CNBC's Bob Pisani reports on what traders are telling him at midday.
A lot of fear in the market, particularly at the open. TrimTabs estimates that U.S. equity funds had outflows of $5.5 billion Tuesday, the second highest outflows of the year, after the $6.5 billion that came out Feb. 27 on the Chinese stock market plunge.
Bears have been emphasizing that this is the beginning of the long-awaited correction. They have the first wind at their backs all year. They believe the combination of the debt and housing crises will bring down the markets.
Not surprisingly, the bulls think this is hogwash. High fear levels are a good opportunity, they say. There is nothing wrong with the markets. What's happening is a repricing of the sale of leveraged bonds, which had been mispriced for no risk. They are now searching for an appropriate price.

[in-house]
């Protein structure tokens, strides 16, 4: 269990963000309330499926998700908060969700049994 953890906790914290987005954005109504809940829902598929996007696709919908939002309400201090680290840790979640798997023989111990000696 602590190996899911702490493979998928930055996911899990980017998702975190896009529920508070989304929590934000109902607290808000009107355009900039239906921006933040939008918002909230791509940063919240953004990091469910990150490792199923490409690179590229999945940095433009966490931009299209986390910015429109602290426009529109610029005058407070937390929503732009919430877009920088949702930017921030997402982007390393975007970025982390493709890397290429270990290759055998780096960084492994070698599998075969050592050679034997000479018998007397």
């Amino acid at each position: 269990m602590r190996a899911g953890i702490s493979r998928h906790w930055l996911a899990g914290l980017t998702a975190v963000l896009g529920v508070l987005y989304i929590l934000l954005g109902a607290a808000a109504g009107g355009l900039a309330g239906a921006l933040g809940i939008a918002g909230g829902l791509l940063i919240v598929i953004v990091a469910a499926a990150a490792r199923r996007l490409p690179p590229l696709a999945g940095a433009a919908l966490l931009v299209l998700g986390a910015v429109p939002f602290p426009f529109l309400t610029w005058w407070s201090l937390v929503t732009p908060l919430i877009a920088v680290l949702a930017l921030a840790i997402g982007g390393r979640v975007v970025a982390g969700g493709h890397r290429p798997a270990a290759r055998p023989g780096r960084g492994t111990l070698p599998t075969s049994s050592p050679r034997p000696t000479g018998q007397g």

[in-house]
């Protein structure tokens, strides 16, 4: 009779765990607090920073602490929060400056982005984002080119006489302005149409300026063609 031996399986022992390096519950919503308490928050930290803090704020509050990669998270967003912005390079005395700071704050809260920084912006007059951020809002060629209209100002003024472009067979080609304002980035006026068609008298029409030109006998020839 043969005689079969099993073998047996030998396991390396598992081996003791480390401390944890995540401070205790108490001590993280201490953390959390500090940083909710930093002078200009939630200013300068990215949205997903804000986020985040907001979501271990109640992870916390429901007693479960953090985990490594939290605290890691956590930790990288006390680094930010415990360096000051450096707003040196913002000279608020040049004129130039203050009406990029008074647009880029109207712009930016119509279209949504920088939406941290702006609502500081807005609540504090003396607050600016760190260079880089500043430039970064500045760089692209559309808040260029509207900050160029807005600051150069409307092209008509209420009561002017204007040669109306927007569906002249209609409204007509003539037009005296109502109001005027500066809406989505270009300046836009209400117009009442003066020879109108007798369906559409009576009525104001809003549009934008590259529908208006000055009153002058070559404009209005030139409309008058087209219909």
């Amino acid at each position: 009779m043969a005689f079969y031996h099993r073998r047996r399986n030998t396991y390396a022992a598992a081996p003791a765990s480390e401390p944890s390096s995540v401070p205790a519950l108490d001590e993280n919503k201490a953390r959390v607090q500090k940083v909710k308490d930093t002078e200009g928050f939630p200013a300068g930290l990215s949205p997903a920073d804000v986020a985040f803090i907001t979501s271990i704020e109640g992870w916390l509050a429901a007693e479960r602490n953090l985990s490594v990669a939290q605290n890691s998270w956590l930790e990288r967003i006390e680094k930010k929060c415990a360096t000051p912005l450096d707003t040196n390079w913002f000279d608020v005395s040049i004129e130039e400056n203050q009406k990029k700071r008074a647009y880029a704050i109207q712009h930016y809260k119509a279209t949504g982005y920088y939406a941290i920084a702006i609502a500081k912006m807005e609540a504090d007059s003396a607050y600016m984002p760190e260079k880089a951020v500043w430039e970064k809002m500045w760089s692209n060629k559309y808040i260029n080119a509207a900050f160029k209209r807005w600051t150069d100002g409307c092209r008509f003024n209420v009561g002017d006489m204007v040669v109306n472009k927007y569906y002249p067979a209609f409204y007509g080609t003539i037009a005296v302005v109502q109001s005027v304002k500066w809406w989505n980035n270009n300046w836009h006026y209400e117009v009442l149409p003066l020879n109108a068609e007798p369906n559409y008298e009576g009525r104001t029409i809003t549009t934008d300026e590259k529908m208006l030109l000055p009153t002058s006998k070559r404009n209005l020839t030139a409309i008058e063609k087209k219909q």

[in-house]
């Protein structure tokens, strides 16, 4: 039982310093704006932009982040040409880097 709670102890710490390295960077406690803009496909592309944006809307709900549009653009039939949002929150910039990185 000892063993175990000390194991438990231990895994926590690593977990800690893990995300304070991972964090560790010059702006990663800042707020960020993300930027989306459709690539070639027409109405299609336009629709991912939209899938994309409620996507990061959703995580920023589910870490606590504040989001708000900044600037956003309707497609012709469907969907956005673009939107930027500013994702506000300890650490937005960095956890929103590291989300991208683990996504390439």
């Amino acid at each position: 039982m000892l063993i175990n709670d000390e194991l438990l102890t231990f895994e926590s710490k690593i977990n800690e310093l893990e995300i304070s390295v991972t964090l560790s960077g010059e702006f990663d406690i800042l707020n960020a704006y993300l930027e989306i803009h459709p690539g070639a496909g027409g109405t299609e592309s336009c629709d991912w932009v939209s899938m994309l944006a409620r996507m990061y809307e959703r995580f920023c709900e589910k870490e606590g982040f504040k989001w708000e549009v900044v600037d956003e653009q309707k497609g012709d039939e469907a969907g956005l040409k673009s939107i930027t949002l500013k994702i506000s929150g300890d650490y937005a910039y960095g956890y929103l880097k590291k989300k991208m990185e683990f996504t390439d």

In the next two to three months, this repricing will occur. At the end of the summer, much of the leveraged buyout debt will be sold, and stocks will get a lift in September and October when the markets realize the sky has not fallen.
In the meantime, the banks are not losing money on the LBO mezzanine loans--they are in fact earning interest on it.
No LBO deal has collapsed, and it's unlikely a major one will collapse.
Bulls continue to emphasize the global growth story. Indeed, the commentary from the IMF yesterday in its revised World Economic Outlook mirrored the bull story.
They raise global growth forecast to 5.2% from 4.9%. They note that China is the Largest Contributor To Global Growth This year. They see faster growth in Germany, China, Russia and India. They say the U.S. credit-market risks are to stay "largely contained."